In operating rooms in the United States, due primarily to risk of adverse reproductive effects, there are limits set by the National Institute for Occupational Health and Safety for exposure to nitrous oxide (25 ppm) and potent inhalation agents (2 ppm). Limited exposure to anesthetic gases in hospitals is accomplished in large part via the use of an increased number of air exchanges. In a doctor’s office, however, increasing the number of air exchanges is usually not possible. A special type of face mask, known as a “double mask,” has been devised where a second large mask is mounted on top of the actual face mask and is connected to high flow suction. Since this mask has been approved for use in Canada, Dr. Matt Kurrek, MD, Department of Anesthesia, University of Toronto, Toronto, Ontario, Canada, and co-authors studied patients in nine freestanding dental offices where anesthetic waste gas levels were compared before and after use of the double mask. Their findings are published in the article “The Effect of the Double Mask on Anesthetic Waste Gas Levels During Pediatric Mask Inductions in Dental Offices.”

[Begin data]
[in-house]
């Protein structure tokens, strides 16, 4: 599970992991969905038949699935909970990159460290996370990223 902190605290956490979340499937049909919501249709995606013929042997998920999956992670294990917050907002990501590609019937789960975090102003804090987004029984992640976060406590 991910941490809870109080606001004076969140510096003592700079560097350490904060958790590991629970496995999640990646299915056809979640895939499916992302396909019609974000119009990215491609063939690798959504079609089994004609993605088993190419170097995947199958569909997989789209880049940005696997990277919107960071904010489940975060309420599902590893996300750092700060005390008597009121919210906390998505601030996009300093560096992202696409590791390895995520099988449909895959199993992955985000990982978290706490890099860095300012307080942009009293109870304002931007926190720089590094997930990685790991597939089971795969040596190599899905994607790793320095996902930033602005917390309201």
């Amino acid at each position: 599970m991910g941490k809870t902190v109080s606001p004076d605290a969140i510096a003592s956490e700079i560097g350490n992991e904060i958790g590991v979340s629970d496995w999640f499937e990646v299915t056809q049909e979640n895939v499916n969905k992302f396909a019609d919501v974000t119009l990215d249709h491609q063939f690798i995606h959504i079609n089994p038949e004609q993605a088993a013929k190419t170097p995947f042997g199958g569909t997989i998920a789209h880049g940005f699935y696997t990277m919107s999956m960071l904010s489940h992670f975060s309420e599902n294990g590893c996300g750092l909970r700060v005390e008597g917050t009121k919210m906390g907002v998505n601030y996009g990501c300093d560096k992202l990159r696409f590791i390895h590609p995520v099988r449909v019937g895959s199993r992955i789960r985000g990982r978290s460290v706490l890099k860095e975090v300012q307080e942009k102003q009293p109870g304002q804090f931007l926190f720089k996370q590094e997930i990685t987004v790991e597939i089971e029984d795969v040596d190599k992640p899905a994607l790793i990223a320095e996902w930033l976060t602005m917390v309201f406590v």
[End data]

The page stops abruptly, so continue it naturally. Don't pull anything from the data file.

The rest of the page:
The authors used nitrous oxide and sevoflurane for anesthesia induction; nitrous oxide and a volatile anesthetic were used for anesthesia maintenance. Before use of the double mask, the median nitrous oxide level was 40 ppm and the median sevoflurane level was 4.6 ppm. After the double mask was used, nitrous oxide levels fell to 3 ppm and none of the offices had levels greater than 25; sevoflurane median values were 0 ppm and no office had values greater than 2 ppm.
There is no waste anesthetic gas level when total intravenous anesthesia is used. For children, an IV may be more easily inserted once the child has been anesthetized, however.
Though this mask is not yet available in the United States, the overall concept described, namely limits for safety of different inhaled agents used in operating rooms, is a question that is frequently asked of trainees.